Dan Wieden, Advertising Legend Behind Wieden+Kennedy, Nike’s ‘Just Do It’, Dies at 77

Dan Wieden, the architect, creative guru, and talented manager who created arguably the world’s most famous advertising agency, has died on Friday, September 30, 2022, at the age of 77.

Wieden, along with his late partner David Kennedy, formed Wieden+Kennedy, which over the years became the world’s largest independent advertising agency. He was best known for his work on the Nike account, crafting messages that lodged in the public consciousness.

Wieden was funny, self-deprecating, and hugely ambitious. His greatest gift may well have been his ability to lead and manage the quirky, eccentric and sometimes difficult personalities behind the best content. Karl Lieberman, the agency’s current creative director, compared Wieden to Lorne Michaels, the visionary behind “Saturday Night Live.” The cast changed, jokes came and went, but like “SNL,” Wieden+Kennedy survived and remained relevant.

“The reason it lasted so long was that he didn’t build an ad agency, he built a culture,” Lieberman said. “Curious, motivated, welcoming and devoid of deference…it’s a place that reflects that in so many ways.”

Wieden was born in Portland on March 6, 1945, the son of Violet and Duke Wieden. He attended Grant High School and graduated in 1967 from the University of Oregon with a bachelor’s degree in journalism.

He married Bonnie Scott in 1966, with whom he had four children. He died in 2008. In 2012, Wieden married Priscilla Bernard.

He worked, and according to Wieden+Kennedy, was fired from the Portland Georgia-Pacific paper company, but was later hired at their marketing agency, McCann-Erickson. It was there that he met Kennedy.

When Georgia-Pacific moved its headquarters to Atlanta in the early 1980s, McCann-Erickson closed its Portland office and the future business partners moved to another agency where they worked together on the Nike account. Within months, they founded Wieden+Kennedy.

The long ties between the agency and the sneaker company became the envy of the world of advertising and marketing.

“I was lucky to see those two forces come together,” said Scott Bedbury, who joined Nike in 1987 as director of advertising. “You had this agency that had no patience with traditional advertising and a client that didn’t believe in marketing.”

Nike at the time had recently debuted its “Revolution” TV ad, an arty, edgy ad that featured the famous Beatles song. Nike had paid more than $800,000 for the music rights, only to be criticized by music lovers for appropriating one of the greatest singles of the rock era to sell shoes.

“One of Dan’s great lines, part of his ethos, was that if you’re going to do something memorable and worthwhile, he should have a head start,” Bedbury said. “But if he has an edge, someone will cut himself. So be it, as long as it is authentic and true.”

Bedbury didn’t need convincing. The ad had proven to be very popular. In addition, Bedbury knew that his boss, Nike CEO Phil Knight, totally agreed with Wieden.

Not long after, also in 1988, Nike introduced its classic “Just Do It” slogan. While Wieden was generally quick to credit his star creatives for the agency’s memorable work, Wieden always claimed that “Just Do It” was his own creation.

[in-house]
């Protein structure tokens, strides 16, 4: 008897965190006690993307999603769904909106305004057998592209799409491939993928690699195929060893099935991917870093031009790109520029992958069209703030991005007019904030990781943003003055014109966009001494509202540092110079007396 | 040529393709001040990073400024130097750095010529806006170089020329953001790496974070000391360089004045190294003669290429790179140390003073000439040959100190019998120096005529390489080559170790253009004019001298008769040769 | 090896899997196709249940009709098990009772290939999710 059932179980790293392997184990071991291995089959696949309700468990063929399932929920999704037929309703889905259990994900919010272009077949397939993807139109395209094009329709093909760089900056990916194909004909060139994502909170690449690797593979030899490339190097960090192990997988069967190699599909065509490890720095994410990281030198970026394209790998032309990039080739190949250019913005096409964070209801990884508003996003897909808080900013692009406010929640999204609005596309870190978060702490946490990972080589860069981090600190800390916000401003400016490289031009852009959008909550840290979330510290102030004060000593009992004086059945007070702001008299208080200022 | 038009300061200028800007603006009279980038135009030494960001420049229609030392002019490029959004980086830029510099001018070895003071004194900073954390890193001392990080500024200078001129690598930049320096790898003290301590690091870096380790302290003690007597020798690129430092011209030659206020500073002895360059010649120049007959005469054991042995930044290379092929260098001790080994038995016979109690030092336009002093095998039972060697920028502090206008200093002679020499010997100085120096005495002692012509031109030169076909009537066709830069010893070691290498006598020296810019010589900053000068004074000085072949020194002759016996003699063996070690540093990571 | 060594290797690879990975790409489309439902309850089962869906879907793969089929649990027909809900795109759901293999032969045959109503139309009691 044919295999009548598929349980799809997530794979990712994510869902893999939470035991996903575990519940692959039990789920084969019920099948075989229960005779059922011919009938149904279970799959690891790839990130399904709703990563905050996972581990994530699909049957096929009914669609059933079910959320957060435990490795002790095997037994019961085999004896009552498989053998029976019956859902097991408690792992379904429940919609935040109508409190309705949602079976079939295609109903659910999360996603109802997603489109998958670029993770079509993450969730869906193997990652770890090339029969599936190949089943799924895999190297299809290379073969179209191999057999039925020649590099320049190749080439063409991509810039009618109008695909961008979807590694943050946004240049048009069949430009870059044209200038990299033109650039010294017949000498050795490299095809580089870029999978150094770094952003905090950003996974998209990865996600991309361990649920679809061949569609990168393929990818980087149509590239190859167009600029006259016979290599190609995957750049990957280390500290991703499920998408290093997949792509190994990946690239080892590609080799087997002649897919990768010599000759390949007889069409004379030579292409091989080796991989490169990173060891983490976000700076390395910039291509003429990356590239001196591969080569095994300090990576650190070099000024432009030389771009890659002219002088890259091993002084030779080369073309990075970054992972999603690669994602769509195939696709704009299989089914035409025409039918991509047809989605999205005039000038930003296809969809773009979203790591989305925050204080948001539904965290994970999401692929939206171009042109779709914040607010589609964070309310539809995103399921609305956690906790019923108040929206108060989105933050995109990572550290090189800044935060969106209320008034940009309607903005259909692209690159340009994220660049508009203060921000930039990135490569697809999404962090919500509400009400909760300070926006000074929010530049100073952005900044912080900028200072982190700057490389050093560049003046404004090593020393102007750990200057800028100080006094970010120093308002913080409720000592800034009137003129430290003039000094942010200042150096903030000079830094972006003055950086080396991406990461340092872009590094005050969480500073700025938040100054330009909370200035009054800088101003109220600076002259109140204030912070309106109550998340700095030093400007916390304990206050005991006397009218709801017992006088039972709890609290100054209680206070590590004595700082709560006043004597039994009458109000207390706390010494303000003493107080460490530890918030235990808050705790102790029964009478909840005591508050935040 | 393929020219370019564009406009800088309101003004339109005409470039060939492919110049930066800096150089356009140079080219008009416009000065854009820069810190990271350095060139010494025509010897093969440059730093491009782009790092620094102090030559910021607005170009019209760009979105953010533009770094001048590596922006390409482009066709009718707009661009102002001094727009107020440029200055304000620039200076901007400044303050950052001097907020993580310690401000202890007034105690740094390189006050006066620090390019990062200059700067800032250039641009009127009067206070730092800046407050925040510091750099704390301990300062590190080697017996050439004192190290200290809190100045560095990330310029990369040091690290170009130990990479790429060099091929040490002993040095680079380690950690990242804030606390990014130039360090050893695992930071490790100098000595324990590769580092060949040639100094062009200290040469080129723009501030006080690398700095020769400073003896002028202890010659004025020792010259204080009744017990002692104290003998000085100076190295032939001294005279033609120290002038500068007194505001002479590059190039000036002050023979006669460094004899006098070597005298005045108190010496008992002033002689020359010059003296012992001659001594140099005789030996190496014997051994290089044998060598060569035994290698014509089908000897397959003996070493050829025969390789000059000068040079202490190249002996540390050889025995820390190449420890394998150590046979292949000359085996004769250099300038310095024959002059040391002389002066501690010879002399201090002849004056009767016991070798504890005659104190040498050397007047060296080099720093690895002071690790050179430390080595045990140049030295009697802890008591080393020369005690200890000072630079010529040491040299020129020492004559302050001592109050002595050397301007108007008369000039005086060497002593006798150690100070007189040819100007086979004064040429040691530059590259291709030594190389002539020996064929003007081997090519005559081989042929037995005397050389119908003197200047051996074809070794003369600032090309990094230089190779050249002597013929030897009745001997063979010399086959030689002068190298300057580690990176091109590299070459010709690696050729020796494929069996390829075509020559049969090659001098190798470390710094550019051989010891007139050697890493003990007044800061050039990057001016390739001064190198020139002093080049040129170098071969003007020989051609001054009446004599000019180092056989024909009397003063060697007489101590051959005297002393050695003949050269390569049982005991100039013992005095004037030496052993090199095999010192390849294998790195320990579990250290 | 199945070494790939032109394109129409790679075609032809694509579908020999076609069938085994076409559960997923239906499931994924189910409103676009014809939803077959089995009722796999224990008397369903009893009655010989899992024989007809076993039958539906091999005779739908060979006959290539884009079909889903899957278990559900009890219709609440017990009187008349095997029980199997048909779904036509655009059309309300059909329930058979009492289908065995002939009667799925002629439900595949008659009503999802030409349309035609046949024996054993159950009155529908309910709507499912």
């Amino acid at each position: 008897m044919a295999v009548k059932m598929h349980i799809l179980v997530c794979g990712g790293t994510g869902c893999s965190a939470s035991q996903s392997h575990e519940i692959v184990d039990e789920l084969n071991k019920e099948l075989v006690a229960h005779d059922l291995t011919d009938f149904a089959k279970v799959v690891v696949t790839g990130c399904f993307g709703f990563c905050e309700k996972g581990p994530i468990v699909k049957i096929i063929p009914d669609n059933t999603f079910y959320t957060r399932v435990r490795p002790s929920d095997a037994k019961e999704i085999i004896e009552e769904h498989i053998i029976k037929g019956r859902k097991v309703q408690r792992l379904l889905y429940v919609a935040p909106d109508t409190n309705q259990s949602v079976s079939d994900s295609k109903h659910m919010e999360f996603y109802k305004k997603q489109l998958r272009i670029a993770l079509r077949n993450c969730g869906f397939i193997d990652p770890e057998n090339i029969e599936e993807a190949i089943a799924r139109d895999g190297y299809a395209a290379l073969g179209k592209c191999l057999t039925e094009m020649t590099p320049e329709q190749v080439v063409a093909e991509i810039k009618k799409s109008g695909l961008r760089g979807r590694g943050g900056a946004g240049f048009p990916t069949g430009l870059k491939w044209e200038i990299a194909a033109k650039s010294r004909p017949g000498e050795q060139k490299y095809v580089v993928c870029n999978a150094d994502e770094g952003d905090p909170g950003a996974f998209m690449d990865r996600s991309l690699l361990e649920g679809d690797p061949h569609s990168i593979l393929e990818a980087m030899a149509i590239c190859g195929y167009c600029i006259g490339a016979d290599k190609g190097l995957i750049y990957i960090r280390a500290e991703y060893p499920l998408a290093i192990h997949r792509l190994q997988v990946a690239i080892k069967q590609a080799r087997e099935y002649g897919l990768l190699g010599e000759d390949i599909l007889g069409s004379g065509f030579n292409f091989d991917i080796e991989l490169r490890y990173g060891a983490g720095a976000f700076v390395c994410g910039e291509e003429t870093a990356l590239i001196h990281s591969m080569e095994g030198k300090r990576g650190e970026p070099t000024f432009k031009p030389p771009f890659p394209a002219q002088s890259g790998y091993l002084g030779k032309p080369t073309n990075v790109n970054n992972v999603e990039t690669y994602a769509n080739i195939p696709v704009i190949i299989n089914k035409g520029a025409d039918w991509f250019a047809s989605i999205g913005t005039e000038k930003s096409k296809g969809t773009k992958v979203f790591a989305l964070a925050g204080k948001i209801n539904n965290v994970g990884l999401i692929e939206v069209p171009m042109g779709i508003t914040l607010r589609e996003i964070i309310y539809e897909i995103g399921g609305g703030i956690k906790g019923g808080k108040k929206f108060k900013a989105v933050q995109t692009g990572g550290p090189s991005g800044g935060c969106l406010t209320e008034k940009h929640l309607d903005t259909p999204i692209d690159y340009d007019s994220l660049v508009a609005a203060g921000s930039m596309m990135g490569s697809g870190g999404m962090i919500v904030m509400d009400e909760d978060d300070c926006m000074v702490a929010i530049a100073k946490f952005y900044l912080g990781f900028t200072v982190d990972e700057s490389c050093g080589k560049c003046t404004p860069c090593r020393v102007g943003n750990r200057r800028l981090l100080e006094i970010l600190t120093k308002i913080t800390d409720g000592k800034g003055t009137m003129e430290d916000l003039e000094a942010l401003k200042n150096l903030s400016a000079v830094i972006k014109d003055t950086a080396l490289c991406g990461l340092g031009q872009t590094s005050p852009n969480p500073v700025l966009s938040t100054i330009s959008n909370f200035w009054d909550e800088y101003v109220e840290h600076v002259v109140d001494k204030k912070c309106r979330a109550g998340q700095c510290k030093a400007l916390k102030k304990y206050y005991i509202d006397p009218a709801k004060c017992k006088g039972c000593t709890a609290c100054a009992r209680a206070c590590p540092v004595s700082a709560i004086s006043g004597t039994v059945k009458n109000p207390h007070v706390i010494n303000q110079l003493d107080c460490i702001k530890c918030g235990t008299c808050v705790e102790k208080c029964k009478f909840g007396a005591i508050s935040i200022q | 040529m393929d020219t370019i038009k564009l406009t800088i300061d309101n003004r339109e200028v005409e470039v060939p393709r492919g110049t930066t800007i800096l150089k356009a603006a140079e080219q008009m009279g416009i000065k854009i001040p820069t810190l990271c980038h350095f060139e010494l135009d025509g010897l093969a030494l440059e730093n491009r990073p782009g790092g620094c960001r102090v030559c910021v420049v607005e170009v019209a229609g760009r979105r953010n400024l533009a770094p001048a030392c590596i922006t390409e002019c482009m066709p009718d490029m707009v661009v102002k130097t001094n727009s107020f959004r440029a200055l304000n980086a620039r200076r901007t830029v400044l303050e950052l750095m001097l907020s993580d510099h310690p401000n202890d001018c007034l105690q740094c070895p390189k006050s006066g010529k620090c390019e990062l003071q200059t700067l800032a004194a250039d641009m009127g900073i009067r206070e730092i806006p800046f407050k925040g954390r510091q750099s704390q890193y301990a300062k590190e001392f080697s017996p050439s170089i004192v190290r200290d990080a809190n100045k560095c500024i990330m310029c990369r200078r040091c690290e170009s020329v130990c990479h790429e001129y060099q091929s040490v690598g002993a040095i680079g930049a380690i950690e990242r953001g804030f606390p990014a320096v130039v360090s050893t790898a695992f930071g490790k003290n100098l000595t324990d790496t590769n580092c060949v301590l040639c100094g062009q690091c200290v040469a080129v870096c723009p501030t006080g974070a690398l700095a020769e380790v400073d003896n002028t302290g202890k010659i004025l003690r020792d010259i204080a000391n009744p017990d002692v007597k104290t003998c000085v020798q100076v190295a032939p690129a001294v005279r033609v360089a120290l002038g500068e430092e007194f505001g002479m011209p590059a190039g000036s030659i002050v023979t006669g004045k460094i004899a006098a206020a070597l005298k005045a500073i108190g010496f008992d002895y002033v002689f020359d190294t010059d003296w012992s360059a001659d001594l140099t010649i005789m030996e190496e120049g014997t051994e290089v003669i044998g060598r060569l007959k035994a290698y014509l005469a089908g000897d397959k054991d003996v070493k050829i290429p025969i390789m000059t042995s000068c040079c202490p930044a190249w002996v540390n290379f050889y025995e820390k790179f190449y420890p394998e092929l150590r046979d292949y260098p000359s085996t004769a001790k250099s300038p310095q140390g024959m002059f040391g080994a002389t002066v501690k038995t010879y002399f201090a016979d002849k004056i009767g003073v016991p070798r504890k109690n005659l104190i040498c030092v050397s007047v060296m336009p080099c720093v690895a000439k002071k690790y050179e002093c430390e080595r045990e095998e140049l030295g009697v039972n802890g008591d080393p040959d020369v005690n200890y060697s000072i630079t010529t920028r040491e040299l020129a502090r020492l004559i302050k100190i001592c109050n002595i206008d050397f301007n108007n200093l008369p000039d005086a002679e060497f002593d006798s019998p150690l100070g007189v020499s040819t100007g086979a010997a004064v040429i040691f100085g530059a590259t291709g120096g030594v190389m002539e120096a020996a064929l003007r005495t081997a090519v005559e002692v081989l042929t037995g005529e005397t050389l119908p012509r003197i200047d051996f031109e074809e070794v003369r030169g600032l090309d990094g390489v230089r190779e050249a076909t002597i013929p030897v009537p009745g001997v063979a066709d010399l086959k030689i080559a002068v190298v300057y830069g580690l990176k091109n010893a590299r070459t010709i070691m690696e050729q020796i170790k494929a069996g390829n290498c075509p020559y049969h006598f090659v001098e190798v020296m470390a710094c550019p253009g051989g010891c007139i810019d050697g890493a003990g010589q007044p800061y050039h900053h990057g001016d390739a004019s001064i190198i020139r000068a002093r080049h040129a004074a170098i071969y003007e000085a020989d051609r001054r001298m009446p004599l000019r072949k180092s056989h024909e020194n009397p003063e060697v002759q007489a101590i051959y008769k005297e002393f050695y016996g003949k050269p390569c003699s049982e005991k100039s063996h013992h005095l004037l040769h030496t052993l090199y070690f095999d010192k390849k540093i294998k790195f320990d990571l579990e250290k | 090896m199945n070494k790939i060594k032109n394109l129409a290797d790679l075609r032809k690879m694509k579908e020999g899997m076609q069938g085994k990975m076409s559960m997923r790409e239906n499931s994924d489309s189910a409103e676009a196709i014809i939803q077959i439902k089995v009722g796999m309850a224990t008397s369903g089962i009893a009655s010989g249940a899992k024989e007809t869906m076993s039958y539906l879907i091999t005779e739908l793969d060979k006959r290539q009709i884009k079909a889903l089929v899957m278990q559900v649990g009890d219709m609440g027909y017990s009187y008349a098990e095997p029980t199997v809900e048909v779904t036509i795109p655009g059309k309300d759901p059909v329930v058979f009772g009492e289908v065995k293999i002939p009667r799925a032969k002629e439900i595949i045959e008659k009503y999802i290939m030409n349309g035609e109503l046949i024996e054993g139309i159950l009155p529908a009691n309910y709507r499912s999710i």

It has arguably become the most famous advertising slogan in modern corporate history. Since the slogan’s adoption, Nike’s annual sales have increased from $877 million to about $46 billion.

Jerry Cronin did many of the agency’s classic Nike and ESPN campaigns in the 1980s. When asked what his favorite Wieden story was, he recounted an ad campaign that never happened.

Cronin traveled to Modesto, California, once a month trying to come up with a campaign acceptable to executives at E. & J. Gallo Winery, the mass-market wine operation. Wine executives rejected release after release. Desperate, Cronin suggested an ad campaign “about a barely fictitious agency that goes to Gallo’s headquarters every month and can never sell a single ad,” he recalls.

To Cronin’s surprise, Wieden stopped the pitch and left the account.

“This relationship with Gallo could have lasted for many profitable years,” Cronin said. “And any agency head would have been fine with that. Dan Wieden wasn’t cool with that. He believed that the agency’s reputation and success depended on doing excellent and different work for each client.”

Wieden+Kennedy currently employs 1,500 people in eight offices around the world. Its headquarters remain in Portland. Its main clients are Nike, McDonald’s and Ford.

Wieden stepped away from day-to-day administrative duties about a decade ago. The agency is now owned by a trust, Lieberman said.

Dave Luhr, who was an executive with Wieden+Kennedy for many years, is the chairman of the trust. He says the trust was largely Wieden’s idea and is structured in such a way that he cannot sell the agency.

Luhr confirmed that Wieden had entertained a sizable number of potential buyers over the years and happily turned down all offers. Luhr declined to share details of those deals or how much money Wieden left on the table.

“It was a bold move,” Luhr said. “Dan was a bold thinker.”

Wieden is survived by his wife Priscilla Bernard Wieden, daughter Tami Wiedensmith, daughter Laura Blatner, daughter Cassie, son Bryan, stepson Nathan Bernard, stepdaughter Bree Oswill, stepson Sean Oswill, brother Ken, sister Sherrie and 12 grandchildren.

The family asks that souvenirs be made to give to Boiler Artsa nonprofit arts and mentorship organization founded by Wieden and his family in 1996.

–Jeff Manning; jmanning@oregonian.com

Leave a Comment

Your email address will not be published. Required fields are marked *